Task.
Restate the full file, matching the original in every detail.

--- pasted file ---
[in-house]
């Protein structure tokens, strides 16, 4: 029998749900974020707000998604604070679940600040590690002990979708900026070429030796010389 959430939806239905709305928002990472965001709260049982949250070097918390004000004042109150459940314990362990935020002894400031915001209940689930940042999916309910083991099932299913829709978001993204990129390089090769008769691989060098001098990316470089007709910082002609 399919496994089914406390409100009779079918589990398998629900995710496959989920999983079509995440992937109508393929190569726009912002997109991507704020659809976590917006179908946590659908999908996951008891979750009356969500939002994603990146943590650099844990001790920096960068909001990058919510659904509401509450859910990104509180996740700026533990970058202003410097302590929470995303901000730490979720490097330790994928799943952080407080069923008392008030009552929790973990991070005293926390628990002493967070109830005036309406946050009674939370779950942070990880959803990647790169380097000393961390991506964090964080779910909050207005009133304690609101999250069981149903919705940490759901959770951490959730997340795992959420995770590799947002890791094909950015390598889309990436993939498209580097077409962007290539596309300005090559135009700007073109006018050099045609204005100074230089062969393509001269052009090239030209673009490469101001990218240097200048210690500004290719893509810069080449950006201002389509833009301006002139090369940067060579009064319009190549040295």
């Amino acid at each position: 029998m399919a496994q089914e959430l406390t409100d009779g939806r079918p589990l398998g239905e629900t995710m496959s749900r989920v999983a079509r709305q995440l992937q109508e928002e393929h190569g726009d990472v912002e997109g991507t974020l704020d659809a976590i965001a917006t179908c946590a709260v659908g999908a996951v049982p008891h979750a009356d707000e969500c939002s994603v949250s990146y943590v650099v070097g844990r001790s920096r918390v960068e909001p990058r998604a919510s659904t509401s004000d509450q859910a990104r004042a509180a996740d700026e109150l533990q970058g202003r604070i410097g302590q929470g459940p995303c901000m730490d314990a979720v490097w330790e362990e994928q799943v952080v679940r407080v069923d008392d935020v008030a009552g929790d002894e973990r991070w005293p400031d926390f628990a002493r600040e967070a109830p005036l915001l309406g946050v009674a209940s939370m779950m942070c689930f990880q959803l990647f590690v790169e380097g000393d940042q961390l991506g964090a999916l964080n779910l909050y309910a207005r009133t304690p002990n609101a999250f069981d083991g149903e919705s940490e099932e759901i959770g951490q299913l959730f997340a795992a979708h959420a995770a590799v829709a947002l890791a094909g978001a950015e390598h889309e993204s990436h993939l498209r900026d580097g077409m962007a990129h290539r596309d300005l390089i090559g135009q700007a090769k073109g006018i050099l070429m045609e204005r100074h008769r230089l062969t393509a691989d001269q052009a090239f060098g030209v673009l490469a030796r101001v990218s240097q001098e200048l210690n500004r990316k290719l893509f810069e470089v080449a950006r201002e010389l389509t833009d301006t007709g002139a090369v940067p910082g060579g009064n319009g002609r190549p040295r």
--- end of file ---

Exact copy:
[in-house]
């Protein structure tokens, strides 16, 4: 029998749900974020707000998604604070679940600040590690002990979708900026070429030796010389 959430939806239905709305928002990472965001709260049982949250070097918390004000004042109150459940314990362990935020002894400031915001209940689930940042999916309910083991099932299913829709978001993204990129390089090769008769691989060098001098990316470089007709910082002609 399919496994089914406390409100009779079918589990398998629900995710496959989920999983079509995440992937109508393929190569726009912002997109991507704020659809976590917006179908946590659908999908996951008891979750009356969500939002994603990146943590650099844990001790920096960068909001990058919510659904509401509450859910990104509180996740700026533990970058202003410097302590929470995303901000730490979720490097330790994928799943952080407080069923008392008030009552929790973990991070005293926390628990002493967070109830005036309406946050009674939370779950942070990880959803990647790169380097000393961390991506964090964080779910909050207005009133304690609101999250069981149903919705940490759901959770951490959730997340795992959420995770590799947002890791094909950015390598889309990436993939498209580097077409962007290539596309300005090559135009700007073109006018050099045609204005100074230089062969393509001269052009090239030209673009490469101001990218240097200048210690500004290719893509810069080449950006201002389509833009301006002139090369940067060579009064319009190549040295």
């Amino acid at each position: 029998m399919a496994q089914e959430l406390t409100d009779g939806r079918p589990l398998g239905e629900t995710m496959s749900r989920v999983a079509r709305q995440l992937q109508e928002e393929h190569g726009d990472v912002e997109g991507t974020l704020d659809a976590i965001a917006t179908c946590a709260v659908g999908a996951v049982p008891h979750a009356d707000e969500c939002s994603v949250s990146y943590v650099v070097g844990r001790s920096r918390v960068e909001p990058r998604a919510s659904t509401s004000d509450q859910a990104r004042a509180a996740d700026e109150l533990q970058g202003r604070i410097g302590q929470g459940p995303c901000m730490d314990a979720v490097w330790e362990e994928q799943v952080v679940r407080v069923d008392d935020v008030a009552g929790d002894e973990r991070w005293p400031d926390f628990a002493r600040e967070a109830p005036l915001l309406g946050v009674a209940s939370m779950m942070c689930f990880q959803l990647f590690v790169e380097g000393d940042q961390l991506g964090a999916l964080n779910l909050y309910a207005r009133t304690p002990n609101a999250f069981d083991g149903e919705s940490e099932e759901i959770g951490q299913l959730f997340a795992a979708h959420a995770a590799v829709a947002l890791a094909g978001a950015e390598h889309e993204s990436h993939l498209r900026d580097g077409m962007a990129h290539r596309d300005l390089i090559g135009q700007a090769k073109g006018i050099l070429m045609e204005r100074h008769r230089l062969t393509a691989d001269q052009a090239f060098g030209v673009l490469a030796r101001v990218s240097q001098e200048l210690n500004r990316k290719l893509f810069e470089v080449a950006r201002e010389l389509t833009d301006t007709g002139a090369v940067p910082g060579g009064n319009g002609r190549p040295r």